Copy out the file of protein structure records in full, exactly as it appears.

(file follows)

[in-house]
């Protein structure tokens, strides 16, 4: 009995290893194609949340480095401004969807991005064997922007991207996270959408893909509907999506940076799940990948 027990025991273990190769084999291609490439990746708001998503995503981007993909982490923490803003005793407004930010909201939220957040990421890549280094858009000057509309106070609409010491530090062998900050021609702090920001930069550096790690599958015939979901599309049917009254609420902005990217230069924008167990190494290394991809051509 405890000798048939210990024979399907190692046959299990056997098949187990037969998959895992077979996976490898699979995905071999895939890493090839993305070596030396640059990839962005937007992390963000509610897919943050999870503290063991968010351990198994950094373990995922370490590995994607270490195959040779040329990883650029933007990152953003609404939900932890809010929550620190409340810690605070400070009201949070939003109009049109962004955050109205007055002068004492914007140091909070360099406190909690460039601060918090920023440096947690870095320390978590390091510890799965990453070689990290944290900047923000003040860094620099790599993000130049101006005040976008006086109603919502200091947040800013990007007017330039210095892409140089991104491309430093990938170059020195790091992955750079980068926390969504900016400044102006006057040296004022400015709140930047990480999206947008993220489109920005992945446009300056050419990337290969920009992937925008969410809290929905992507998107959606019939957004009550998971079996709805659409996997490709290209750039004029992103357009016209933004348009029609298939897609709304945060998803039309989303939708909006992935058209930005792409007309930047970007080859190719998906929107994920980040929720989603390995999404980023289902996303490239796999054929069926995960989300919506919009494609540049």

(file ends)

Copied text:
[in-house]
């Protein structure tokens, strides 16, 4: 009995290893194609949340480095401004969807991005064997922007991207996270959408893909509907999506940076799940990948 027990025991273990190769084999291609490439990746708001998503995503981007993909982490923490803003005793407004930010909201939220957040990421890549280094858009000057509309106070609409010491530090062998900050021609702090920001930069550096790690599958015939979901599309049917009254609420902005990217230069924008167990190494290394991809051509 405890000798048939210990024979399907190692046959299990056997098949187990037969998959895992077979996976490898699979995905071999895939890493090839993305070596030396640059990839962005937007992390963000509610897919943050999870503290063991968010351990198994950094373990995922370490590995994607270490195959040779040329990883650029933007990152953003609404939900932890809010929550620190409340810690605070400070009201949070939003109009049109962004955050109205007055002068004492914007140091909070360099406190909690460039601060918090920023440096947690870095320390978590390091510890799965990453070689990290944290900047923000003040860094620099790599993000130049101006005040976008006086109603919502200091947040800013990007007017330039210095892409140089991104491309430093990938170059020195790091992955750079980068926390969504900016400044102006006057040296004022400015709140930047990480999206947008993220489109920005992945446009300056050419990337290969920009992937925008969410809290929905992507998107959606019939957004009550998971079996709805659409996997490709290209750039004029992103357009016209933004348009029609298939897609709304945060998803039309989303939708909006992935058209930005792409007309930047970007080859190719998906929107994920980040929720989603390995999404980023289902996303490239796999054929069926995960989300919506919009494609540049």